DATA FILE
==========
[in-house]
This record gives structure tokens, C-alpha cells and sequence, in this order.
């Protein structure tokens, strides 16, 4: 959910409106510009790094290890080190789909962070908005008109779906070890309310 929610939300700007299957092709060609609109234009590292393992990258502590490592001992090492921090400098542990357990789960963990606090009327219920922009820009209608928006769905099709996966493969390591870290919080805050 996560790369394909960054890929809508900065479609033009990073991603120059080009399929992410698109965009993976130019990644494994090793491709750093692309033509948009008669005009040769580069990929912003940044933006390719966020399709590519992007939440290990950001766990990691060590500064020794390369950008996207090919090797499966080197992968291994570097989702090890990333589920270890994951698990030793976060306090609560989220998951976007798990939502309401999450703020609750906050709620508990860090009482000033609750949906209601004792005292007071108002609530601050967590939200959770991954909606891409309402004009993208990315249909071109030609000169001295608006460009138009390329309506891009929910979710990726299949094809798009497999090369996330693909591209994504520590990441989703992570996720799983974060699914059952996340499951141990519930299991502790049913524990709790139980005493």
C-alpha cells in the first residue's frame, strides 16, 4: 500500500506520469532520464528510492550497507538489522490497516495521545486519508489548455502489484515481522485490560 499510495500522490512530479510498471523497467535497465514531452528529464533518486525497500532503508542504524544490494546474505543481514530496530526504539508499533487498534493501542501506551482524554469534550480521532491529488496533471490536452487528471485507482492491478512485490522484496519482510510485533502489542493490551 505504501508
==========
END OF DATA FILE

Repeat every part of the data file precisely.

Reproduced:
[in-house]
This record gives structure tokens, C-alpha cells and sequence, in this order.
């Protein structure tokens, strides 16, 4: 959910409106510009790094290890080190789909962070908005008109779906070890309310 929610939300700007299957092709060609609109234009590292393992990258502590490592001992090492921090400098542990357990789960963990606090009327219920922009820009209608928006769905099709996966493969390591870290919080805050 996560790369394909960054890929809508900065479609033009990073991603120059080009399929992410698109965009993976130019990644494994090793491709750093692309033509948009008669005009040769580069990929912003940044933006390719966020399709590519992007939440290990950001766990990691060590500064020794390369950008996207090919090797499966080197992968291994570097989702090890990333589920270890994951698990030793976060306090609560989220998951976007798990939502309401999450703020609750906050709620508990860090009482000033609750949906209601004792005292007071108002609530601050967590939200959770991954909606891409309402004009993208990315249909071109030609000169001295608006460009138009390329309506891009929910979710990726299949094809798009497999090369996330693909591209994504520590990441989703992570996720799983974060699914059952996340499951141990519930299991502790049913524990709790139980005493």
C-alpha cells in the first residue's frame, strides 16, 4: 500500500506520469532520464528510492550497507538489522490497516495521545486519508489548455502489484515481522485490560 499510495500522490512530479510498471523497467535497465514531452528529464533518486525497500532503508542504524544490494546474505543481514530496530526504539508499533487498534493501542501506551482524554469534550480521532491529488496533471490536452487528471485507482492491478512485490522484496519482510510485533502489542493490551 505504501508